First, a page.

One of the biggest problems with many herb books is that they simply list a bunch of diseases that herb has been used for without telling you important information such as 1) what part is used, 2) how it is prepared and 3) how it is administered. All of these things make a difference in how the herb works.
Eyebright is a perfect example of a plant that has fallen victim, not so much to misinformation, but rather to a lack of important data about how it is most effectively used. Most people who are familiar with herbs, will immediately connect eyebright as an eye remedy, and they would be partially correct.
The use of eyebright for the eyes is based on a concept called the doctrine of signatures. Because Europeans saw a similarity between the colors and shape of the flower and bloodshot eyes, the plant began to be used as an eyewash for diseases of the eye. The key here is that the plant is very effective for eye problems when used as an eyewash.
An eyewash made from eyebright has been effectively used in treating problems like blood shot eyes, pink eye, conjunctivitis and other inflammatory conditions affecting the eyes.
Eyebright helps these conditions because it is an astringent, so it tones the eye tissues, reducing inflammation. It also has a disinfectant action. It contains a volatile oil that becomes activated by sunlight once it is applied to the eye.
Eyebright has most often been used for this purpose as part of a formula. For instance, the EW formula (which contains eyebright, bayberry, goldenseal and red raspberry) was designed by John Christopher as a topical eyewash to be used for the conditions listed above. Dr. Christopher’s original formula also contained capsicum. He claimed that regular use would actually improve eyesight and remove cataracts, although I haven’t known very many people who have successfully used it in this manner.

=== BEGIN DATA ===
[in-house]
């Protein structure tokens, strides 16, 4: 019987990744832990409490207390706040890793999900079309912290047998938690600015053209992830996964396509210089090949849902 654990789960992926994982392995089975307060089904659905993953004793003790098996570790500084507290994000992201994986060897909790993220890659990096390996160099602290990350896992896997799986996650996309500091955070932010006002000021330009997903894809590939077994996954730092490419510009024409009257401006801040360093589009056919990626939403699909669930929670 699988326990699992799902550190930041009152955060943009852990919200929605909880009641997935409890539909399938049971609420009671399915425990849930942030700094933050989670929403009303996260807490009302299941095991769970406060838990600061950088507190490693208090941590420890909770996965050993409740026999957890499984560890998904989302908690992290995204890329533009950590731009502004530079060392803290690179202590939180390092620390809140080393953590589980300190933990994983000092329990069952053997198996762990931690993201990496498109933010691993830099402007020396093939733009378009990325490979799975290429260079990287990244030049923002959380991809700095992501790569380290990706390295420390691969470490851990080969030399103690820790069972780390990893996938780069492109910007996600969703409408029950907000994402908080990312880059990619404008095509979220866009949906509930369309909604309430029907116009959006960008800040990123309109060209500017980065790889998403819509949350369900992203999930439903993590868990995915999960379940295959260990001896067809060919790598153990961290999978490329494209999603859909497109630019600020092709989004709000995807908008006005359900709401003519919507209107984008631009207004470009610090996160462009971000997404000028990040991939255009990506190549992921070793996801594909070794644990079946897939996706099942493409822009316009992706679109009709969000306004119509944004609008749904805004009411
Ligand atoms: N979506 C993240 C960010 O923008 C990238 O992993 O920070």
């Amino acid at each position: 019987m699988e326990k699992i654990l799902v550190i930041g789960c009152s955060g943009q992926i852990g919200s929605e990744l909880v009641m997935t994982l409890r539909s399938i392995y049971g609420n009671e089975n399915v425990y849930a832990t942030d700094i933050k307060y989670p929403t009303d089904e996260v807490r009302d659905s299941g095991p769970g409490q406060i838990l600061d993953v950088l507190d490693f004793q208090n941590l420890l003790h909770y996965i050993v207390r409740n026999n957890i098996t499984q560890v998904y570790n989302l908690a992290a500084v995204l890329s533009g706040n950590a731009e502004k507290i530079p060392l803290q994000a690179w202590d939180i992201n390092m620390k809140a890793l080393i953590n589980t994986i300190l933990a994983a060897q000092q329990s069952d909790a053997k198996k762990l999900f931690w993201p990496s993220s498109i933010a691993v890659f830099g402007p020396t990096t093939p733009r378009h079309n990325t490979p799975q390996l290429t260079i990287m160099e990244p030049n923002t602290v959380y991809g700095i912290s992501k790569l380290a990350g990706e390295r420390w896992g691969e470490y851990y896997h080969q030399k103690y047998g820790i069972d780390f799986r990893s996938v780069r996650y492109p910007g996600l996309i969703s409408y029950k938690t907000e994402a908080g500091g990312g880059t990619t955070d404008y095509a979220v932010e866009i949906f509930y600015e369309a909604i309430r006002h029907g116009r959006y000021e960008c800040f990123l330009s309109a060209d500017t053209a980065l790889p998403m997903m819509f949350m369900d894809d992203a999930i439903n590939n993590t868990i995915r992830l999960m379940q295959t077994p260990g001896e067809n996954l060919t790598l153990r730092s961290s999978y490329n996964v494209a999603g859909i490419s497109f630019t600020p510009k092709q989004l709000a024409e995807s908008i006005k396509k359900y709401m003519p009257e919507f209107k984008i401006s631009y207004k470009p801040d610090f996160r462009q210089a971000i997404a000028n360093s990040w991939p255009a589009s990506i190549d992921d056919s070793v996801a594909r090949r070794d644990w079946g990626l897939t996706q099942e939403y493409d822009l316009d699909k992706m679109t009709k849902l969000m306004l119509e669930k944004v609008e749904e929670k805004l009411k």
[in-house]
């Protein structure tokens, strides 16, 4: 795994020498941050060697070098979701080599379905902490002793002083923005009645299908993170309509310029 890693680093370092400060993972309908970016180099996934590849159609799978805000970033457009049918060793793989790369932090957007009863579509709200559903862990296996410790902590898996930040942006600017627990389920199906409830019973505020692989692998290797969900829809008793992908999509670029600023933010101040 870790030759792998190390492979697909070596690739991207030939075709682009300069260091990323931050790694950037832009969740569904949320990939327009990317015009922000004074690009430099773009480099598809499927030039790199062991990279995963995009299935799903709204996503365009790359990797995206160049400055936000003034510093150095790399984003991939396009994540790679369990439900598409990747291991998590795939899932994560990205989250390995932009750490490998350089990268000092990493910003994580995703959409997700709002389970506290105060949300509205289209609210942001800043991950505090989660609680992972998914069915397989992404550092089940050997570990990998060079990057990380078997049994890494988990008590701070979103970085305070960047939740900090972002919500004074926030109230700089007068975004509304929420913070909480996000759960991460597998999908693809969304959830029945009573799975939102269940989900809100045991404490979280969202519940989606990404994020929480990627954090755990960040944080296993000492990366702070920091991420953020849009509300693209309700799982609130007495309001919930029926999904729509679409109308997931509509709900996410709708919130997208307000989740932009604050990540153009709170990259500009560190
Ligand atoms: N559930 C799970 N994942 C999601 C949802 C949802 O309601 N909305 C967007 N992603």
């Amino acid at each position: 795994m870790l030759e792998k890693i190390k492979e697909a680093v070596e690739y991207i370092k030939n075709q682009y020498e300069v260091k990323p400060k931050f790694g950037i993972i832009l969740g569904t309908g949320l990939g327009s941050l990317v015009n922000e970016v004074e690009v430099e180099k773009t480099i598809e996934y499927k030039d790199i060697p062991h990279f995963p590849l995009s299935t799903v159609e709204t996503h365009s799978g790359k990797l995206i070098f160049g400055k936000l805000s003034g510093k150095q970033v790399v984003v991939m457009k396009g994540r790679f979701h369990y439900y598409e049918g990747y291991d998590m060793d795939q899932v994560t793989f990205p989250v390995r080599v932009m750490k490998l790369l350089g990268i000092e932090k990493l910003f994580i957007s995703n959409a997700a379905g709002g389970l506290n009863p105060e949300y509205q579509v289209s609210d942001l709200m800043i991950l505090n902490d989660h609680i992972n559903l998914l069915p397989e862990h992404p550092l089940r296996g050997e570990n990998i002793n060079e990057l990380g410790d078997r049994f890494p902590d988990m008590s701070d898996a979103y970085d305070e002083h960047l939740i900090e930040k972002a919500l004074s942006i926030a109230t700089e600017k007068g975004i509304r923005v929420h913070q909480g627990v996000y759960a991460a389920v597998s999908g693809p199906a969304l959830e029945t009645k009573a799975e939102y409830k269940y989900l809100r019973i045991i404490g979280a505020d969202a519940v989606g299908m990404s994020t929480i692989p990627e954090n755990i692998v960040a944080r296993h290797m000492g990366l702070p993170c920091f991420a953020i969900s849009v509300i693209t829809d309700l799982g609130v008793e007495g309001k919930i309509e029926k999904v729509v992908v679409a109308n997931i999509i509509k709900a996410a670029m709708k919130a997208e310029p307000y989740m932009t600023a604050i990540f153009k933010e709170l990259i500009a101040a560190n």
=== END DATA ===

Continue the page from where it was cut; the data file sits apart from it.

This use of eyebright as a topical application for the eyes, lead people to begin to use in internally, believing it will do the same thing. The same thing happened with EW. My experience is that both EW and eyebright are not very effective for eye problems (especially eyesight problems and cataracts) when taken internally.
However, both have some very useful properties when taken internally, which are not directly related to the eye. Eyebright is an upper respiratory formula, which helps coughs, sore throats, allergies, post nasal drip, sinus infections, sinusitis, earaches and the itchy, red and watery eyes associated with hay fever. In short, eyebright and EW are eyes, ears, nose and throat remedies. EW in particular is a great formula product for that drippy, water runny nose one gets with hay fever or the beginning of a cold, particularly if the eyes are red and puffy. To help these conditions, take 2-4 capsules of EW three to four times per day.
From AHG herbalist David Winston I learned that the tincture of fresh eyebright would open the Eustachian tubes which often swell shut in small children causing earaches. It’s an herbal “tubes in the ears” treatment. Having suffered occasionally from earaches myself, I tried this out, and it really worked. He claims the dried powder is ineffective, but I tried that once in a dose of four capsules every couple of hours and it proved to work, although it was slower acting.
To use eyebright as an eyewash, put the contents of 2-3 capsules in a cup and fill it with boiling water. Steep for 5 minutes and strain mixture carefully through a fine cloth. Keep refrigerated and make a fresh batch every 3-4 days. The same directions can be applied to making EW into an eyewash. EW is even more affective than straight eyebright.
You can put it into the eyes with a dropper or use an eyewash cup to rinse the eyes. (It’s a good idea to warm it to room temperature first.) I’ve also saturated a cotton ball with the tea and placed it as a compress over my closed eye. Using EW in this manner, along with vitamin A & D allowed me to relieve a very serious eye infection in about 24-48 hours.